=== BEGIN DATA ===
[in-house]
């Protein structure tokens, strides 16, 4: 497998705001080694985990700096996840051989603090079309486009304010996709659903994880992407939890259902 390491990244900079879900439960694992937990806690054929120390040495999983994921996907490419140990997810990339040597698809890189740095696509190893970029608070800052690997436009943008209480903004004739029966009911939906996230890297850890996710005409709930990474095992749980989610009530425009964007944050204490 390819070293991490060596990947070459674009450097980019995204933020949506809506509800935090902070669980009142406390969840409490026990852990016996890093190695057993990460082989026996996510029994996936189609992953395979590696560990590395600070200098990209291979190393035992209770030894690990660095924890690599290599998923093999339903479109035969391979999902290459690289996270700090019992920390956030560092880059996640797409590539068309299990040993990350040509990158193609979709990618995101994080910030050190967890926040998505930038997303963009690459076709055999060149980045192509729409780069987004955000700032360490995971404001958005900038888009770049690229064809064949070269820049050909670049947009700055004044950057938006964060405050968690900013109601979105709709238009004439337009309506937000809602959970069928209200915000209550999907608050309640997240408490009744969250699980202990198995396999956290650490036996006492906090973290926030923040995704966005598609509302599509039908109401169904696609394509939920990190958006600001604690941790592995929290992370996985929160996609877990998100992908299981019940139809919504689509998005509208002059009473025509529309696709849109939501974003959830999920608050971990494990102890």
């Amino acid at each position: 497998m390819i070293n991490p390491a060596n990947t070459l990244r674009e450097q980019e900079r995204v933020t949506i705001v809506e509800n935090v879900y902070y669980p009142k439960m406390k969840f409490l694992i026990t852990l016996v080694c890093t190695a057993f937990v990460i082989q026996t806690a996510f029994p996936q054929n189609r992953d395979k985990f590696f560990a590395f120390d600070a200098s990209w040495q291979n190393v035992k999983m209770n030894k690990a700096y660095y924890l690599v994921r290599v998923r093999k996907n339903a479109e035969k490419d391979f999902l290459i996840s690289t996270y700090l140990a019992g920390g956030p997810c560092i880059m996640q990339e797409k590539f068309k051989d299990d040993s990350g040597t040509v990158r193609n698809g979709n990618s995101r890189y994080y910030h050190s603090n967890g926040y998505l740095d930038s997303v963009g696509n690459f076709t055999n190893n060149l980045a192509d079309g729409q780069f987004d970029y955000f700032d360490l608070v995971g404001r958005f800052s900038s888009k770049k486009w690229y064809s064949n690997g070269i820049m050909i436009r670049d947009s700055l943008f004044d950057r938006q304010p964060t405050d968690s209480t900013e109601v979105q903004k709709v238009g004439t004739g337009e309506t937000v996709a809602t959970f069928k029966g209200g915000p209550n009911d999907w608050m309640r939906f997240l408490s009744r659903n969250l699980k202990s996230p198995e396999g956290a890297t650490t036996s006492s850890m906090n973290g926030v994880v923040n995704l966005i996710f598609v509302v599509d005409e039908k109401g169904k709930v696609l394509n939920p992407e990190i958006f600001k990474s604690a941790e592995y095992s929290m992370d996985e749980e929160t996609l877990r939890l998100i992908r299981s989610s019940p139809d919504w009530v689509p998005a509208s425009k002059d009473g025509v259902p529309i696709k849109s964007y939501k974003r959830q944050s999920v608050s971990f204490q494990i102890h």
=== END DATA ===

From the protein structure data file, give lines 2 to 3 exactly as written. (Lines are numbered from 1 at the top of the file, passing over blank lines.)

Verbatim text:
């Protein structure tokens, strides 16, 4: 497998705001080694985990700096996840051989603090079309486009304010996709659903994880992407939890259902 390491990244900079879900439960694992937990806690054929120390040495999983994921996907490419140990997810990339040597698809890189740095696509190893970029608070800052690997436009943008209480903004004739029966009911939906996230890297850890996710005409709930990474095992749980989610009530425009964007944050204490 390819070293991490060596990947070459674009450097980019995204933020949506809506509800935090902070669980009142406390969840409490026990852990016996890093190695057993990460082989026996996510029994996936189609992953395979590696560990590395600070200098990209291979190393035992209770030894690990660095924890690599290599998923093999339903479109035969391979999902290459690289996270700090019992920390956030560092880059996640797409590539068309299990040993990350040509990158193609979709990618995101994080910030050190967890926040998505930038997303963009690459076709055999060149980045192509729409780069987004955000700032360490995971404001958005900038888009770049690229064809064949070269820049050909670049947009700055004044950057938006964060405050968690900013109601979105709709238009004439337009309506937000809602959970069928209200915000209550999907608050309640997240408490009744969250699980202990198995396999956290650490036996006492906090973290926030923040995704966005598609509302599509039908109401169904696609394509939920990190958006600001604690941790592995929290992370996985929160996609877990998100992908299981019940139809919504689509998005509208002059009473025509529309696709849109939501974003959830999920608050971990494990102890």
């Amino acid at each position: 497998m390819i070293n991490p390491a060596n990947t070459l990244r674009e450097q980019e900079r995204v933020t949506i705001v809506e509800n935090v879900y902070y669980p009142k439960m406390k969840f409490l694992i026990t852990l016996v080694c890093t190695a057993f937990v990460i082989q026996t806690a996510f029994p996936q054929n189609r992953d395979k985990f590696f560990a590395f120390d600070a200098s990209w040495q291979n190393v035992k999983m209770n030894k690990a700096y660095y924890l690599v994921r290599v998923r093999k996907n339903a479109e035969k490419d391979f999902l290459i996840s690289t996270y700090l140990a019992g920390g956030p997810c560092i880059m996640q990339e797409k590539f068309k051989d299990d040993s990350g040597t040509v990158r193609n698809g979709n990618s995101r890189y994080y910030h050190s603090n967890g926040y998505l740095d930038s997303v963009g696509n690459f076709t055999n190893n060149l980045a192509d079309g729409q780069f987004d970029y955000f700032d360490l608070v995971g404001r958005f800052s900038s888009k770049k486009w690229y064809s064949n690997g070269i820049m050909i436009r670049d947009s700055l943008f004044d950057r938006q304010p964060t405050d968690s209480t900013e109601v979105q903004k709709v238009g004439t004739g337009e309506t937000v996709a809602t959970f069928k029966g209200g915000p209550n009911d999907w608050m309640r939906f997240l408490s009744r659903n969250l699980k202990s996230p198995e396999g956290a890297t650490t036996s006492s850890m906090n973290g926030v994880v923040n995704l966005i996710f598609v509302v599509d005409e039908k109401g169904k709930v696609l394509n939920p992407e990190i958006f600001k990474s604690a941790e592995y095992s929290m992370d996985e749980e929160t996609l877990r939890l998100i992908r299981s989610s019940p139809d919504w009530v689509p998005a509208s425009k002059d009473g025509v259902p529309i696709k849109s964007y939501k974003r959830q944050s999920v608050s971990f204490q494990i102890h």